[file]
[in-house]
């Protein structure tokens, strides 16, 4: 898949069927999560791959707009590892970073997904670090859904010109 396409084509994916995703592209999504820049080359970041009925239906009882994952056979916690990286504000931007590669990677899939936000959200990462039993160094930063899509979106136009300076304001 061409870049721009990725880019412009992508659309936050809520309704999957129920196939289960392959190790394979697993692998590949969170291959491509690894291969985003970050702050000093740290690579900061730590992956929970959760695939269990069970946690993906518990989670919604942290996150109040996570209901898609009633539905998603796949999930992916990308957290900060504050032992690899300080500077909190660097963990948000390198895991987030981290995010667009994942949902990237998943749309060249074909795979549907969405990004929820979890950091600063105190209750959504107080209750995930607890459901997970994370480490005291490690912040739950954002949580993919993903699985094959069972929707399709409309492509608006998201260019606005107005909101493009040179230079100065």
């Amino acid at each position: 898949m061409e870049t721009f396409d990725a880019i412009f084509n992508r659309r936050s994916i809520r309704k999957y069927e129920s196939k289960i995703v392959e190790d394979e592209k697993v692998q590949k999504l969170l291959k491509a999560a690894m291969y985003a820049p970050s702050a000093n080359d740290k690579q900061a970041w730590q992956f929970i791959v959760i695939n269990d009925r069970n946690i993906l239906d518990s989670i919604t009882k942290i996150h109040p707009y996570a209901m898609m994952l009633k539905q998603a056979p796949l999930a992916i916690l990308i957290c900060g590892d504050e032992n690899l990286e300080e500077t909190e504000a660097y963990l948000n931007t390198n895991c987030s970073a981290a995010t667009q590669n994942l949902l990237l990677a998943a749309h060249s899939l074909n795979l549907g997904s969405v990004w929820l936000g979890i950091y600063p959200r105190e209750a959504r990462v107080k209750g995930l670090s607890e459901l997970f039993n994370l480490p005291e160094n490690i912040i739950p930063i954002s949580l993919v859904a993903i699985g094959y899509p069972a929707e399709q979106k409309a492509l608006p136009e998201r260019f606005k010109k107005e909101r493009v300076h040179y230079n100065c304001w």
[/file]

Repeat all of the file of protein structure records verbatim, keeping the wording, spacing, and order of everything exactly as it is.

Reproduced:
[in-house]
């Protein structure tokens, strides 16, 4: 898949069927999560791959707009590892970073997904670090859904010109 396409084509994916995703592209999504820049080359970041009925239906009882994952056979916690990286504000931007590669990677899939936000959200990462039993160094930063899509979106136009300076304001 061409870049721009990725880019412009992508659309936050809520309704999957129920196939289960392959190790394979697993692998590949969170291959491509690894291969985003970050702050000093740290690579900061730590992956929970959760695939269990069970946690993906518990989670919604942290996150109040996570209901898609009633539905998603796949999930992916990308957290900060504050032992690899300080500077909190660097963990948000390198895991987030981290995010667009994942949902990237998943749309060249074909795979549907969405990004929820979890950091600063105190209750959504107080209750995930607890459901997970994370480490005291490690912040739950954002949580993919993903699985094959069972929707399709409309492509608006998201260019606005107005909101493009040179230079100065």
């Amino acid at each position: 898949m061409e870049t721009f396409d990725a880019i412009f084509n992508r659309r936050s994916i809520r309704k999957y069927e129920s196939k289960i995703v392959e190790d394979e592209k697993v692998q590949k999504l969170l291959k491509a999560a690894m291969y985003a820049p970050s702050a000093n080359d740290k690579q900061a970041w730590q992956f929970i791959v959760i695939n269990d009925r069970n946690i993906l239906d518990s989670i919604t009882k942290i996150h109040p707009y996570a209901m898609m994952l009633k539905q998603a056979p796949l999930a992916i916690l990308i957290c900060g590892d504050e032992n690899l990286e300080e500077t909190e504000a660097y963990l948000n931007t390198n895991c987030s970073a981290a995010t667009q590669n994942l949902l990237l990677a998943a749309h060249s899939l074909n795979l549907g997904s969405v990004w929820l936000g979890i950091y600063p959200r105190e209750a959504r990462v107080k209750g995930l670090s607890e459901l997970f039993n994370l480490p005291e160094n490690i912040i739950p930063i954002s949580l993919v859904a993903i699985g094959y899509p069972a929707e399709q979106k409309a492509l608006p136009e998201r260019f606005k010109k107005e909101r493009v300076h040179y230079n100065c304001w």